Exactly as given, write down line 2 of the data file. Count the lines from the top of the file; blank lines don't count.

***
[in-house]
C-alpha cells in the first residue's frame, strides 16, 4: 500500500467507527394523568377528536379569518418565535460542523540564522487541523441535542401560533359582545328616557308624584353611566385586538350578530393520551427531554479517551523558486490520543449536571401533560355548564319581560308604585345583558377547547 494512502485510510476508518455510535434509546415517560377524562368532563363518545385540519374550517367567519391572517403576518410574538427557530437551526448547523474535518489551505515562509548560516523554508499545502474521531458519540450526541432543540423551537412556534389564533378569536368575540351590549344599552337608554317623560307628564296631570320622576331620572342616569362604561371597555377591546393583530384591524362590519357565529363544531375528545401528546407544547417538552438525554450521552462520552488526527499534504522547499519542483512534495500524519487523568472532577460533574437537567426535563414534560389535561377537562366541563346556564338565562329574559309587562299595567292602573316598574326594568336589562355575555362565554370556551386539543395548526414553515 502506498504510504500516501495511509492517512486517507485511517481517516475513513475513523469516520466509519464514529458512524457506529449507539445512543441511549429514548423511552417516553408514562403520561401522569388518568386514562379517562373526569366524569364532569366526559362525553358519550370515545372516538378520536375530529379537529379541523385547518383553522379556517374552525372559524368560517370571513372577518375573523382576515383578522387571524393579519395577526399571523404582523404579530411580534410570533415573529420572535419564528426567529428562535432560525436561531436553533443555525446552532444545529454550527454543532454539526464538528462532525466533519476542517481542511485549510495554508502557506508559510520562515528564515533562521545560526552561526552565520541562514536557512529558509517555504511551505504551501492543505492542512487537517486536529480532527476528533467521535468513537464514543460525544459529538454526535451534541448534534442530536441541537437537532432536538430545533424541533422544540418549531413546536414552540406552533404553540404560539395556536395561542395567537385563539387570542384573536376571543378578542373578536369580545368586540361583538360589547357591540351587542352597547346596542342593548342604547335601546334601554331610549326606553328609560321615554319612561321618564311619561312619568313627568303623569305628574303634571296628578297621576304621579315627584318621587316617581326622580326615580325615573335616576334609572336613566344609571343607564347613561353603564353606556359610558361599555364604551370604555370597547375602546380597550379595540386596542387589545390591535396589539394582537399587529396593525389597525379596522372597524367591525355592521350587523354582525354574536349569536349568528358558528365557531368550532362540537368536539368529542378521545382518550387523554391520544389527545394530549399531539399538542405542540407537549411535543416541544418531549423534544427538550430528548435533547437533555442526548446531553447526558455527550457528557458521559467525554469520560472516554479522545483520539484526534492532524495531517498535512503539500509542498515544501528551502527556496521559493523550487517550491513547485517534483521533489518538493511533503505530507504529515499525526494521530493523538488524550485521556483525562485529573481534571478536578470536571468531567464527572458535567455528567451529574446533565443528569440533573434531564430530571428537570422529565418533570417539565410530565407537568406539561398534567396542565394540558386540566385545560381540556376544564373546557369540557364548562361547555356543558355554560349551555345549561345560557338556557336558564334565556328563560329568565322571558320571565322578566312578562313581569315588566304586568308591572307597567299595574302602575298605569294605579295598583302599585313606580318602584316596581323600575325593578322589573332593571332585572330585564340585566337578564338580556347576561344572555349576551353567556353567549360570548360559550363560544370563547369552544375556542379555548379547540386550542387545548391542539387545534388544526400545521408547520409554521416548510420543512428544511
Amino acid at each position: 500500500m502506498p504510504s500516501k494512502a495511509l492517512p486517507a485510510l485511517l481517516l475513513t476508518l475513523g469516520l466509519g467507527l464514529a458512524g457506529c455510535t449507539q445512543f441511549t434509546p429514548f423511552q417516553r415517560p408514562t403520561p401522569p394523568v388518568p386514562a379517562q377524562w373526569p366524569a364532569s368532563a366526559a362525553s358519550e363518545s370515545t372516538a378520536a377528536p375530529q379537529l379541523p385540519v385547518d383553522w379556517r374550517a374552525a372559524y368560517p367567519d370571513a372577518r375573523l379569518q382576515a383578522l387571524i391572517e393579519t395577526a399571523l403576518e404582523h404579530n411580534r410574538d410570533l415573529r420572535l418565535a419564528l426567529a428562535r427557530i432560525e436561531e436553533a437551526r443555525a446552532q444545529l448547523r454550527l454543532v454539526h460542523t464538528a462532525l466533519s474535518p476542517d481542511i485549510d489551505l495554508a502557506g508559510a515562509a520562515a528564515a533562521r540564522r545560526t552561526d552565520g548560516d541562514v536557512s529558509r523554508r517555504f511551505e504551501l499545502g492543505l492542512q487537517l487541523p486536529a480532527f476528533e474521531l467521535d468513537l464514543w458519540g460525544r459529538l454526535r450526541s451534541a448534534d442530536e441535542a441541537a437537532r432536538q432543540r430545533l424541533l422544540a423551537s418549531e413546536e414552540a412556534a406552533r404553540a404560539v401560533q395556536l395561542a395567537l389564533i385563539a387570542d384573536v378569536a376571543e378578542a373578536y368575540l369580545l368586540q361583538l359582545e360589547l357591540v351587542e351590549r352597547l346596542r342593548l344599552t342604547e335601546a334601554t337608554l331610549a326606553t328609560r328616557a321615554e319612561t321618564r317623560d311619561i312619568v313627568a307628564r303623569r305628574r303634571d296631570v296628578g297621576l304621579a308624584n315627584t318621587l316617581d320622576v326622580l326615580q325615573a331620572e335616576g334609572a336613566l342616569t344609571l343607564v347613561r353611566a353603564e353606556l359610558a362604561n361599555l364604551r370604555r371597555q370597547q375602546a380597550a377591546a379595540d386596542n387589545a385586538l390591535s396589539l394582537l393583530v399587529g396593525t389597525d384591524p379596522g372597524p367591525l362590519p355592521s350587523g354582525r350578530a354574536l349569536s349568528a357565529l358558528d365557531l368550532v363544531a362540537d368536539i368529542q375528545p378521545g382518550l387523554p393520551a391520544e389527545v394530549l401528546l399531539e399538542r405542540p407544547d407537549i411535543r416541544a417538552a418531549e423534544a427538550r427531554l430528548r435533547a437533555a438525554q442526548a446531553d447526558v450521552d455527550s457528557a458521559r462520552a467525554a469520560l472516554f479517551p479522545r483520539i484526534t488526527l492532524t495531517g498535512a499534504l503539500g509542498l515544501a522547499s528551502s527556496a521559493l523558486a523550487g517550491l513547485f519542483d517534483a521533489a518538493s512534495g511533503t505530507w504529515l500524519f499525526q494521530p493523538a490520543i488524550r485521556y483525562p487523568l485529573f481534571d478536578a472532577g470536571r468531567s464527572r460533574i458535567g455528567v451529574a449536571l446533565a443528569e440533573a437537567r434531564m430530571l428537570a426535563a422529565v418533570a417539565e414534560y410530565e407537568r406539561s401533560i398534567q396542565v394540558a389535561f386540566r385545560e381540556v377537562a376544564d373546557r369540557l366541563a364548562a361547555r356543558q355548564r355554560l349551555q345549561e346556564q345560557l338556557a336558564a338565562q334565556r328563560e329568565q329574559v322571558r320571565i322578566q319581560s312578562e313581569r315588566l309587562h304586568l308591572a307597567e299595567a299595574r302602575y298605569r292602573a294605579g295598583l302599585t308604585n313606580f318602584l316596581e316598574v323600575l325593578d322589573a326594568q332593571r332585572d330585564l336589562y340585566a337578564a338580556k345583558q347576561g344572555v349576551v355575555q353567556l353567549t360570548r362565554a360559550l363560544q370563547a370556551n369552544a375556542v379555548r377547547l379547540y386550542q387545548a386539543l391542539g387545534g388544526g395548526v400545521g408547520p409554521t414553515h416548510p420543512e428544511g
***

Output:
C-alpha cells in the first residue's frame, strides 16, 4: 500500500467507527394523568377528536379569518418565535460542523540564522487541523441535542401560533359582545328616557308624584353611566385586538350578530393520551427531554479517551523558486490520543449536571401533560355548564319581560308604585345583558377547547 494512502485510510476508518455510535434509546415517560377524562368532563363518545385540519374550517367567519391572517403576518410574538427557530437551526448547523474535518489551505515562509548560516523554508499545502474521531458519540450526541432543540423551537412556534389564533378569536368575540351590549344599552337608554317623560307628564296631570320622576331620572342616569362604561371597555377591546393583530384591524362590519357565529363544531375528545401528546407544547417538552438525554450521552462520552488526527499534504522547499519542483512534495500524519487523568472532577460533574437537567426535563414534560389535561377537562366541563346556564338565562329574559309587562299595567292602573316598574326594568336589562355575555362565554370556551386539543395548526414553515 502506498504510504500516501495511509492517512486517507485511517481517516475513513475513523469516520466509519464514529458512524457506529449507539445512543441511549429514548423511552417516553408514562403520561401522569388518568386514562379517562373526569366524569364532569366526559362525553358519550370515545372516538378520536375530529379537529379541523385547518383553522379556517374552525372559524368560517370571513372577518375573523382576515383578522387571524393579519395577526399571523404582523404579530411580534410570533415573529420572535419564528426567529428562535432560525436561531436553533443555525446552532444545529454550527454543532454539526464538528462532525466533519476542517481542511485549510495554508502557506508559510520562515528564515533562521545560526552561526552565520541562514536557512529558509517555504511551505504551501492543505492542512487537517486536529480532527476528533467521535468513537464514543460525544459529538454526535451534541448534534442530536441541537437537532432536538430545533424541533422544540418549531413546536414552540406552533404553540404560539395556536395561542395567537385563539387570542384573536376571543378578542373578536369580545368586540361583538360589547357591540351587542352597547346596542342593548342604547335601546334601554331610549326606553328609560321615554319612561321618564311619561312619568313627568303623569305628574303634571296628578297621576304621579315627584318621587316617581326622580326615580325615573335616576334609572336613566344609571343607564347613561353603564353606556359610558361599555364604551370604555370597547375602546380597550379595540386596542387589545390591535396589539394582537399587529396593525389597525379596522372597524367591525355592521350587523354582525354574536349569536349568528358558528365557531368550532362540537368536539368529542378521545382518550387523554391520544389527545394530549399531539399538542405542540407537549411535543416541544418531549423534544427538550430528548435533547437533555442526548446531553447526558455527550457528557458521559467525554469520560472516554479522545483520539484526534492532524495531517498535512503539500509542498515544501528551502527556496521559493523550487517550491513547485517534483521533489518538493511533503505530507504529515499525526494521530493523538488524550485521556483525562485529573481534571478536578470536571468531567464527572458535567455528567451529574446533565443528569440533573434531564430530571428537570422529565418533570417539565410530565407537568406539561398534567396542565394540558386540566385545560381540556376544564373546557369540557364548562361547555356543558355554560349551555345549561345560557338556557336558564334565556328563560329568565322571558320571565322578566312578562313581569315588566304586568308591572307597567299595574302602575298605569294605579295598583302599585313606580318602584316596581323600575325593578322589573332593571332585572330585564340585566337578564338580556347576561344572555349576551353567556353567549360570548360559550363560544370563547369552544375556542379555548379547540386550542387545548391542539387545534388544526400545521408547520409554521416548510420543512428544511